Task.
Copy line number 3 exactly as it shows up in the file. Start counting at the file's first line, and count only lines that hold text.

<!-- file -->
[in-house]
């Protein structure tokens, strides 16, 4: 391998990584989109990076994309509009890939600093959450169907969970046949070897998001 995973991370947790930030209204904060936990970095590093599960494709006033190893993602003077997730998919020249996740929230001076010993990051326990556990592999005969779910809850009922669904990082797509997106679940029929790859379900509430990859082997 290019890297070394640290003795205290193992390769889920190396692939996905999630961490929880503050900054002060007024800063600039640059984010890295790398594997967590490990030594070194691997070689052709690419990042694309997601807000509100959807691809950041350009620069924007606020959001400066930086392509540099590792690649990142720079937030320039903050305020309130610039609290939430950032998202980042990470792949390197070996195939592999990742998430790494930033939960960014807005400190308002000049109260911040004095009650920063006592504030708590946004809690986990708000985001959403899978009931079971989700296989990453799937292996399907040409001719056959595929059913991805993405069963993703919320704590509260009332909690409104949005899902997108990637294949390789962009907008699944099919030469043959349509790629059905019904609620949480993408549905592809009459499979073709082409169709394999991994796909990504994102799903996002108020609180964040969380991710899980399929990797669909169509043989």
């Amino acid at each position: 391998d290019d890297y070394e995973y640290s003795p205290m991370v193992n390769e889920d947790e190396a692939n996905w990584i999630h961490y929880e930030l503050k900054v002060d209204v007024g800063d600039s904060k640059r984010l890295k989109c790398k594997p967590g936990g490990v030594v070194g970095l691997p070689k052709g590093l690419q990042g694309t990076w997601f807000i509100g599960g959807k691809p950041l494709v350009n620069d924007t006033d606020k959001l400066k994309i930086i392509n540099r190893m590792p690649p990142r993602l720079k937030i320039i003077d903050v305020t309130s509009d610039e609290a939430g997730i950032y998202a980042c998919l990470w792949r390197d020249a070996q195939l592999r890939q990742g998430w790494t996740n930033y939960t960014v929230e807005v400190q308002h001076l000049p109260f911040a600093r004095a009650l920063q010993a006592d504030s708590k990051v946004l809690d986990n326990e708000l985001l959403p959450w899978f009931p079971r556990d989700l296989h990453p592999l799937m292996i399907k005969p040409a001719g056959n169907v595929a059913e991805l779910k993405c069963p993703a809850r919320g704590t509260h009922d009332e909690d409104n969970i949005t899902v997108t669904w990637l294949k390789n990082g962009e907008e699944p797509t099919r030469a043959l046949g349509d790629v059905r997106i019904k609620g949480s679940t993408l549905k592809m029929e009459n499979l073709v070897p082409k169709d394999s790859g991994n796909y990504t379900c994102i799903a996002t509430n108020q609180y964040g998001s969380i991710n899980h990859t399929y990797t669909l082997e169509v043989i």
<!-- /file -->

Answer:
């Amino acid at each position: 391998d290019d890297y070394e995973y640290s003795p205290m991370v193992n390769e889920d947790e190396a692939n996905w990584i999630h961490y929880e930030l503050k900054v002060d209204v007024g800063d600039s904060k640059r984010l890295k989109c790398k594997p967590g936990g490990v030594v070194g970095l691997p070689k052709g590093l690419q990042g694309t990076w997601f807000i509100g599960g959807k691809p950041l494709v350009n620069d924007t006033d606020k959001l400066k994309i930086i392509n540099r190893m590792p690649p990142r993602l720079k937030i320039i003077d903050v305020t309130s509009d610039e609290a939430g997730i950032y998202a980042c998919l990470w792949r390197d020249a070996q195939l592999r890939q990742g998430w790494t996740n930033y939960t960014v929230e807005v400190q308002h001076l000049p109260f911040a600093r004095a009650l920063q010993a006592d504030s708590k990051v946004l809690d986990n326990e708000l985001l959403p959450w899978f009931p079971r556990d989700l296989h990453p592999l799937m292996i399907k005969p040409a001719g056959n169907v595929a059913e991805l779910k993405c069963p993703a809850r919320g704590t509260h009922d009332e909690d409104n969970i949005t899902v997108t669904w990637l294949k390789n990082g962009e907008e699944p797509t099919r030469a043959l046949g349509d790629v059905r997106i019904k609620g949480s679940t993408l549905k592809m029929e009459n499979l073709v070897p082409k169709d394999s790859g991994n796909y990504t379900c994102i799903a996002t509430n108020q609180y964040g998001s969380i991710n899980h990859t399929y990797t669909l082997e169509v043989i």